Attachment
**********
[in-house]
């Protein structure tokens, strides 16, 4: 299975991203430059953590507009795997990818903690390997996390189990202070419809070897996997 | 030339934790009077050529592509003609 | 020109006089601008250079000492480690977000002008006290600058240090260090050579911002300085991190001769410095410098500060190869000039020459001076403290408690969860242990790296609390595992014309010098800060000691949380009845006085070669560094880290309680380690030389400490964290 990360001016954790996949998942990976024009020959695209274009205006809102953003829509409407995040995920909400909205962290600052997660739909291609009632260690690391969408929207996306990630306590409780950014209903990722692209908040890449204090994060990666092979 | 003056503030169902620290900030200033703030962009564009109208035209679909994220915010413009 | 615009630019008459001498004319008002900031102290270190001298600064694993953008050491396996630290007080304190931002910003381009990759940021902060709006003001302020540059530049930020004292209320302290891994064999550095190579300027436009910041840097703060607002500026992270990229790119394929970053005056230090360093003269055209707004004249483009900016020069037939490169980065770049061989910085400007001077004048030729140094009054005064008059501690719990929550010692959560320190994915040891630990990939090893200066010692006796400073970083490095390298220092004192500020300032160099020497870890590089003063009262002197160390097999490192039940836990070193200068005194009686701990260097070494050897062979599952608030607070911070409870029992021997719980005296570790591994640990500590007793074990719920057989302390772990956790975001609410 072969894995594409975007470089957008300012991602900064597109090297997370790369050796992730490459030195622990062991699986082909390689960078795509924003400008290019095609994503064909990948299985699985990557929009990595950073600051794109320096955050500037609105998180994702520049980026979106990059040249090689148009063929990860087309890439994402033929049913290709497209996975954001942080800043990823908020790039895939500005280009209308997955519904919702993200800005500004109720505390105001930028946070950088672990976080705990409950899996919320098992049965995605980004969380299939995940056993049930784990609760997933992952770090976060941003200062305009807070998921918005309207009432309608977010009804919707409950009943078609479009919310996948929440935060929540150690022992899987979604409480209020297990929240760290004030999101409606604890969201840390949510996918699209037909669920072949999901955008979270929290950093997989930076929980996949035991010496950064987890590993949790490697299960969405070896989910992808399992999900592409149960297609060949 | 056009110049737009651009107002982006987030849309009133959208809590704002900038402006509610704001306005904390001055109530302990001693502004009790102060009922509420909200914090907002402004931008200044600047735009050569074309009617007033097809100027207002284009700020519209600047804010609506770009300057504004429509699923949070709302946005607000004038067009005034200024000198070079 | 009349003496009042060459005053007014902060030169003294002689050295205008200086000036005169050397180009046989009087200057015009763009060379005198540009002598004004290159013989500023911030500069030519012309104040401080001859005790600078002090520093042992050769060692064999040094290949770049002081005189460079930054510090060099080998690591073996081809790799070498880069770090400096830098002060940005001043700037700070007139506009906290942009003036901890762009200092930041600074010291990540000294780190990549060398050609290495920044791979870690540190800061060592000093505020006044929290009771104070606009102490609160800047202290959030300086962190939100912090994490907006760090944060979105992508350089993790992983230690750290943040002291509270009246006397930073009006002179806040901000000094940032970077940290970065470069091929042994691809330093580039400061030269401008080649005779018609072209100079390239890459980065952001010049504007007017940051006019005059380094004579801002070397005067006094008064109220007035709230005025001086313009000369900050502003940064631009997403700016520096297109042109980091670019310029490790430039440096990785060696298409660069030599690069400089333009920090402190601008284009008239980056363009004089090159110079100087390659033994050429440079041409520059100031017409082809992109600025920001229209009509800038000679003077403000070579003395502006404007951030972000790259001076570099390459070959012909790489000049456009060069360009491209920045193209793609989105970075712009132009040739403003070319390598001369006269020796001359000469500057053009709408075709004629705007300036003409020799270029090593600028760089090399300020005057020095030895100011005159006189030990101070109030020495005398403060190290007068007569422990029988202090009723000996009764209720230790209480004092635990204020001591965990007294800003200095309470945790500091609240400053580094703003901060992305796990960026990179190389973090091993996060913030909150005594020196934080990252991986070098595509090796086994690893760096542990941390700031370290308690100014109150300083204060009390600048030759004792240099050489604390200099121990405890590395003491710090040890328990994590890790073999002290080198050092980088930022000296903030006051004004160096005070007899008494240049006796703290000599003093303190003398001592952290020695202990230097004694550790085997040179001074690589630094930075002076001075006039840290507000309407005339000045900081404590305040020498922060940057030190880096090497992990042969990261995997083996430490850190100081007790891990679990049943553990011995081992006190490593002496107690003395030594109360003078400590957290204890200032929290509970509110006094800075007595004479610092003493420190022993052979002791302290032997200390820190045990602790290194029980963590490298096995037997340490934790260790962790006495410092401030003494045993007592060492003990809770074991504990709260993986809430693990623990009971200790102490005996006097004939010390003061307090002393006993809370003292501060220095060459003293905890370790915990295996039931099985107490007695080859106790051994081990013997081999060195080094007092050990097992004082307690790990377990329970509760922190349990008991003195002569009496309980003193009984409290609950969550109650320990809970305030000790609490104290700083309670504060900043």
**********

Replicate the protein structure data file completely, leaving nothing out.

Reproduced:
[in-house]
């Protein structure tokens, strides 16, 4: 299975991203430059953590507009795997990818903690390997996390189990202070419809070897996997 | 030339934790009077050529592509003609 | 020109006089601008250079000492480690977000002008006290600058240090260090050579911002300085991190001769410095410098500060190869000039020459001076403290408690969860242990790296609390595992014309010098800060000691949380009845006085070669560094880290309680380690030389400490964290 990360001016954790996949998942990976024009020959695209274009205006809102953003829509409407995040995920909400909205962290600052997660739909291609009632260690690391969408929207996306990630306590409780950014209903990722692209908040890449204090994060990666092979 | 003056503030169902620290900030200033703030962009564009109208035209679909994220915010413009 | 615009630019008459001498004319008002900031102290270190001298600064694993953008050491396996630290007080304190931002910003381009990759940021902060709006003001302020540059530049930020004292209320302290891994064999550095190579300027436009910041840097703060607002500026992270990229790119394929970053005056230090360093003269055209707004004249483009900016020069037939490169980065770049061989910085400007001077004048030729140094009054005064008059501690719990929550010692959560320190994915040891630990990939090893200066010692006796400073970083490095390298220092004192500020300032160099020497870890590089003063009262002197160390097999490192039940836990070193200068005194009686701990260097070494050897062979599952608030607070911070409870029992021997719980005296570790591994640990500590007793074990719920057989302390772990956790975001609410 072969894995594409975007470089957008300012991602900064597109090297997370790369050796992730490459030195622990062991699986082909390689960078795509924003400008290019095609994503064909990948299985699985990557929009990595950073600051794109320096955050500037609105998180994702520049980026979106990059040249090689148009063929990860087309890439994402033929049913290709497209996975954001942080800043990823908020790039895939500005280009209308997955519904919702993200800005500004109720505390105001930028946070950088672990976080705990409950899996919320098992049965995605980004969380299939995940056993049930784990609760997933992952770090976060941003200062305009807070998921918005309207009432309608977010009804919707409950009943078609479009919310996948929440935060929540150690022992899987979604409480209020297990929240760290004030999101409606604890969201840390949510996918699209037909669920072949999901955008979270929290950093997989930076929980996949035991010496950064987890590993949790490697299960969405070896989910992808399992999900592409149960297609060949 | 056009110049737009651009107002982006987030849309009133959208809590704002900038402006509610704001306005904390001055109530302990001693502004009790102060009922509420909200914090907002402004931008200044600047735009050569074309009617007033097809100027207002284009700020519209600047804010609506770009300057504004429509699923949070709302946005607000004038067009005034200024000198070079 | 009349003496009042060459005053007014902060030169003294002689050295205008200086000036005169050397180009046989009087200057015009763009060379005198540009002598004004290159013989500023911030500069030519012309104040401080001859005790600078002090520093042992050769060692064999040094290949770049002081005189460079930054510090060099080998690591073996081809790799070498880069770090400096830098002060940005001043700037700070007139506009906290942009003036901890762009200092930041600074010291990540000294780190990549060398050609290495920044791979870690540190800061060592000093505020006044929290009771104070606009102490609160800047202290959030300086962190939100912090994490907006760090944060979105992508350089993790992983230690750290943040002291509270009246006397930073009006002179806040901000000094940032970077940290970065470069091929042994691809330093580039400061030269401008080649005779018609072209100079390239890459980065952001010049504007007017940051006019005059380094004579801002070397005067006094008064109220007035709230005025001086313009000369900050502003940064631009997403700016520096297109042109980091670019310029490790430039440096990785060696298409660069030599690069400089333009920090402190601008284009008239980056363009004089090159110079100087390659033994050429440079041409520059100031017409082809992109600025920001229209009509800038000679003077403000070579003395502006404007951030972000790259001076570099390459070959012909790489000049456009060069360009491209920045193209793609989105970075712009132009040739403003070319390598001369006269020796001359000469500057053009709408075709004629705007300036003409020799270029090593600028760089090399300020005057020095030895100011005159006189030990101070109030020495005398403060190290007068007569422990029988202090009723000996009764209720230790209480004092635990204020001591965990007294800003200095309470945790500091609240400053580094703003901060992305796990960026990179190389973090091993996060913030909150005594020196934080990252991986070098595509090796086994690893760096542990941390700031370290308690100014109150300083204060009390600048030759004792240099050489604390200099121990405890590395003491710090040890328990994590890790073999002290080198050092980088930022000296903030006051004004160096005070007899008494240049006796703290000599003093303190003398001592952290020695202990230097004694550790085997040179001074690589630094930075002076001075006039840290507000309407005339000045900081404590305040020498922060940057030190880096090497992990042969990261995997083996430490850190100081007790891990679990049943553990011995081992006190490593002496107690003395030594109360003078400590957290204890200032929290509970509110006094800075007595004479610092003493420190022993052979002791302290032997200390820190045990602790290194029980963590490298096995037997340490934790260790962790006495410092401030003494045993007592060492003990809770074991504990709260993986809430693990623990009971200790102490005996006097004939010390003061307090002393006993809370003292501060220095060459003293905890370790915990295996039931099985107490007695080859106790051994081990013997081999060195080094007092050990097992004082307690790990377990329970509760922190349990008991003195002569009496309980003193009984409290609950969550109650320990809970305030000790609490104290700083309670504060900043």